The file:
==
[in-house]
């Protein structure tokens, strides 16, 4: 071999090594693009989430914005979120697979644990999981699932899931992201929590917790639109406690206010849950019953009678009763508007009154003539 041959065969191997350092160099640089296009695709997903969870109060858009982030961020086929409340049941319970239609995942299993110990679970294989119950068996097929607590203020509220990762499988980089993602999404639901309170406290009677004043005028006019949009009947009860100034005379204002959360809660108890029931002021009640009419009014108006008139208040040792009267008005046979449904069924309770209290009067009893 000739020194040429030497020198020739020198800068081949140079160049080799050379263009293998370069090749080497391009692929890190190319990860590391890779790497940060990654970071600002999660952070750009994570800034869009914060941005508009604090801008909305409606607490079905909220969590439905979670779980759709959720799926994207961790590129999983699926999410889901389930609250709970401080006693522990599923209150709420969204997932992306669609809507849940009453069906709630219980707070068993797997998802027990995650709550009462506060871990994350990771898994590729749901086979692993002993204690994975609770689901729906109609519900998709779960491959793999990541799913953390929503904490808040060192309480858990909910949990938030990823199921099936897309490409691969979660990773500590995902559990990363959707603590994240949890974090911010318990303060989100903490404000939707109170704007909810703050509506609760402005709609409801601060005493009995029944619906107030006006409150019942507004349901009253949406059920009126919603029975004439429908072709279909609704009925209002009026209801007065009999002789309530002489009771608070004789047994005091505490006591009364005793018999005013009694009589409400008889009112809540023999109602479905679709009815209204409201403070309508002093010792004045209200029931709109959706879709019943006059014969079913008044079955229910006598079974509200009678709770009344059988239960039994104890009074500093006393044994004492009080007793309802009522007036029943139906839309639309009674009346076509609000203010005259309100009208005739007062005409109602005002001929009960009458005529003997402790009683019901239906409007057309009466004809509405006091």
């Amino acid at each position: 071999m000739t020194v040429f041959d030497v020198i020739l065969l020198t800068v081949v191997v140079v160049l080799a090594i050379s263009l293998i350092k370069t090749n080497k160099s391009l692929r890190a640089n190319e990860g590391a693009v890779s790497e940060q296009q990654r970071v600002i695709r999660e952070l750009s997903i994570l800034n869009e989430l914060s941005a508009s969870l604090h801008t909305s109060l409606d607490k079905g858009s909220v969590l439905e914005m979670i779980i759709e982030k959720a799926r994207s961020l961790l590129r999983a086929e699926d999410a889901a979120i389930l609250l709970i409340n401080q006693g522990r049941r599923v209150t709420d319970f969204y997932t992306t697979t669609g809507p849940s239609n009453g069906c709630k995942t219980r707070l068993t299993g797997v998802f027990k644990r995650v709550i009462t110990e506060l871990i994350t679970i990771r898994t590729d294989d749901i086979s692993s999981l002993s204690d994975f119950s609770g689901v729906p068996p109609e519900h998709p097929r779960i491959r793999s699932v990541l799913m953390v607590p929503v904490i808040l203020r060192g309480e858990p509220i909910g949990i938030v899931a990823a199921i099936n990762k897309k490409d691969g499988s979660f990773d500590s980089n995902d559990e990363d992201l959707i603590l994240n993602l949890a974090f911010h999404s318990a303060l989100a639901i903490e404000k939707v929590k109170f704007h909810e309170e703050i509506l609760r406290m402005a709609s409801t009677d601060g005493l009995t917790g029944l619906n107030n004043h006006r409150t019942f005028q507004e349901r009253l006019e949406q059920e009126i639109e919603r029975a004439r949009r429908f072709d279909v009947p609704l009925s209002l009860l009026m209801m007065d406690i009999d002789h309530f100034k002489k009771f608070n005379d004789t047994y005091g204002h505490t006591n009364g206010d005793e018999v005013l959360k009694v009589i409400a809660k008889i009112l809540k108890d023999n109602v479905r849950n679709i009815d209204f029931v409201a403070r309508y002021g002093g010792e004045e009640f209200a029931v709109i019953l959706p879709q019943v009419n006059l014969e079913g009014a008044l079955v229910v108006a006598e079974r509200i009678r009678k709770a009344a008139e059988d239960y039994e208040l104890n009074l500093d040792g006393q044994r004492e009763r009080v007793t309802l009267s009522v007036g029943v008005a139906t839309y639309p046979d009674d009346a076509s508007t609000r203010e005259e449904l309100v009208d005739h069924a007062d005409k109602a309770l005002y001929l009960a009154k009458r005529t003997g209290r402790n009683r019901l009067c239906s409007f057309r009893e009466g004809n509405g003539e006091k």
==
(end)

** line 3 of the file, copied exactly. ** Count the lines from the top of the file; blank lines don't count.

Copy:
């Amino acid at each position: 071999m000739t020194v040429f041959d030497v020198i020739l065969l020198t800068v081949v191997v140079v160049l080799a090594i050379s263009l293998i350092k370069t090749n080497k160099s391009l692929r890190a640089n190319e990860g590391a693009v890779s790497e940060q296009q990654r970071v600002i695709r999660e952070l750009s997903i994570l800034n869009e989430l914060s941005a508009s969870l604090h801008t909305s109060l409606d607490k079905g858009s909220v969590l439905e914005m979670i779980i759709e982030k959720a799926r994207s961020l961790l590129r999983a086929e699926d999410a889901a979120i389930l609250l709970i409340n401080q006693g522990r049941r599923v209150t709420d319970f969204y997932t992306t697979t669609g809507p849940s239609n009453g069906c709630k995942t219980r707070l068993t299993g797997v998802f027990k644990r995650v709550i009462t110990e506060l871990i994350t679970i990771r898994t590729d294989d749901i086979s692993s999981l002993s204690d994975f119950s609770g689901v729906p068996p109609e519900h998709p097929r779960i491959r793999s699932v990541l799913m953390v607590p929503v904490i808040l203020r060192g309480e858990p509220i909910g949990i938030v899931a990823a199921i099936n990762k897309k490409d691969g499988s979660f990773d500590s980089n995902d559990e990363d992201l959707i603590l994240n993602l949890a974090f911010h999404s318990a303060l989100a639901i903490e404000k939707v929590k109170f704007h909810e309170e703050i509506l609760r406290m402005a709609s409801t009677d601060g005493l009995t917790g029944l619906n107030n004043h006006r409150t019942f005028q507004e349901r009253l006019e949406q059920e009126i639109e919603r029975a004439r949009r429908f072709d279909v009947p609704l009925s209002l009860l009026m209801m007065d406690i009999d002789h309530f100034k002489k009771f608070n005379d004789t047994y005091g204002h505490t006591n009364g206010d005793e018999v005013l959360k009694v009589i409400a809660k008889i009112l809540k108890d023999n109602v479905r849950n679709i009815d209204f029931v409201a403070r309508y002021g002093g010792e004045e009640f209200a029931v709109i019953l959706p879709q019943v009419n006059l014969e079913g009014a008044l079955v229910v108006a006598e079974r509200i009678r009678k709770a009344a008139e059988d239960y039994e208040l104890n009074l500093d040792g006393q044994r004492e009763r009080v007793t309802l009267s009522v007036g029943v008005a139906t839309y639309p046979d009674d009346a076509s508007t609000r203010e005259e449904l309100v009208d005739h069924a007062d005409k109602a309770l005002y001929l009960a009154k009458r005529t003997g209290r402790n009683r019901l009067c239906s409007f057309r009893e009466g004809n509405g003539e006091k």